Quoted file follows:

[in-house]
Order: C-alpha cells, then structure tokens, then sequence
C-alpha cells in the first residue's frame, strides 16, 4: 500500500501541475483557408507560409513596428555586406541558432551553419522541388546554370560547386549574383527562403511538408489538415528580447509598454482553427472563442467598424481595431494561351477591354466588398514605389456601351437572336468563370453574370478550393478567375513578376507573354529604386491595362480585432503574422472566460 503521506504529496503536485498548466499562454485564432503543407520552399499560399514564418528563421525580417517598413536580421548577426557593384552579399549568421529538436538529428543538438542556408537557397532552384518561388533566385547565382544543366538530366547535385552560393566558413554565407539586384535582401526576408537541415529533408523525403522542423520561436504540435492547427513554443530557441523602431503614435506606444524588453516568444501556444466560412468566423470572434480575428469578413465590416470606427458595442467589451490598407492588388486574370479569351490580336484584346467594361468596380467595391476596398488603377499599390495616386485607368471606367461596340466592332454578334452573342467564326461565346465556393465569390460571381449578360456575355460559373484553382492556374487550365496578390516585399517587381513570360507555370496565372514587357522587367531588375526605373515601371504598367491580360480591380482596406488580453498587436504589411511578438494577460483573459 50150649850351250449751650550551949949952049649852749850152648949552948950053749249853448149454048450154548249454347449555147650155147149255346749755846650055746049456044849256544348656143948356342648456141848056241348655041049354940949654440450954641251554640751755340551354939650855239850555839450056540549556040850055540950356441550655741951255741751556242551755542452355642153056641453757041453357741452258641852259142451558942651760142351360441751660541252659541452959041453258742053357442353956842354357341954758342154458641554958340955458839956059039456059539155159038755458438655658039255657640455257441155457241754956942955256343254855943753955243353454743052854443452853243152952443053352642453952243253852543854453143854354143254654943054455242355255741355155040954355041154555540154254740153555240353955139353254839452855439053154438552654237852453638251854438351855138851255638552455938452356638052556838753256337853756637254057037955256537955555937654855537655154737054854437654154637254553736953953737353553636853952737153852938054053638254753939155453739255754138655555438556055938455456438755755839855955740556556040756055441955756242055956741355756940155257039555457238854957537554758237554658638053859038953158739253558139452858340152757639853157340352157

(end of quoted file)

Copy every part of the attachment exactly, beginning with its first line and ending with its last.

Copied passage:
[in-house]
Order: C-alpha cells, then structure tokens, then sequence
C-alpha cells in the first residue's frame, strides 16, 4: 500500500501541475483557408507560409513596428555586406541558432551553419522541388546554370560547386549574383527562403511538408489538415528580447509598454482553427472563442467598424481595431494561351477591354466588398514605389456601351437572336468563370453574370478550393478567375513578376507573354529604386491595362480585432503574422472566460 503521506504529496503536485498548466499562454485564432503543407520552399499560399514564418528563421525580417517598413536580421548577426557593384552579399549568421529538436538529428543538438542556408537557397532552384518561388533566385547565382544543366538530366547535385552560393566558413554565407539586384535582401526576408537541415529533408523525403522542423520561436504540435492547427513554443530557441523602431503614435506606444524588453516568444501556444466560412468566423470572434480575428469578413465590416470606427458595442467589451490598407492588388486574370479569351490580336484584346467594361468596380467595391476596398488603377499599390495616386485607368471606367461596340466592332454578334452573342467564326461565346465556393465569390460571381449578360456575355460559373484553382492556374487550365496578390516585399517587381513570360507555370496565372514587357522587367531588375526605373515601371504598367491580360480591380482596406488580453498587436504589411511578438494577460483573459 50150649850351250449751650550551949949952049649852749850152648949552948950053749249853448149454048450154548249454347449555147650155147149255346749755846650055746049456044849256544348656143948356342648456141848056241348655041049354940949654440450954641251554640751755340551354939650855239850555839450056540549556040850055540950356441550655741951255741751556242551755542452355642153056641453757041453357741452258641852259142451558942651760142351360441751660541252659541452959041453258742053357442353956842354357341954758342154458641554958340955458839956059039456059539155159038755458438655658039255657640455257441155457241754956942955256343254855943753955243353454743052854443452853243152952443053352642453952243253852543854453143854354143254654943054455242355255741355155040954355041154555540154254740153555240353955139353254839452855439053154438552654237852453638251854438351855138851255638552455938452356638052556838753256337853756637254057037955256537955555937654855537655154737054854437654154637254553736953953737353553636853952737153852938054053638254753939155453739255754138655555438556055938455456438755755839855955740556556040756055441955756242055956741355756940155257039555457238854957537554758237554658638053859038953158739253558139452858340152757639853157340352157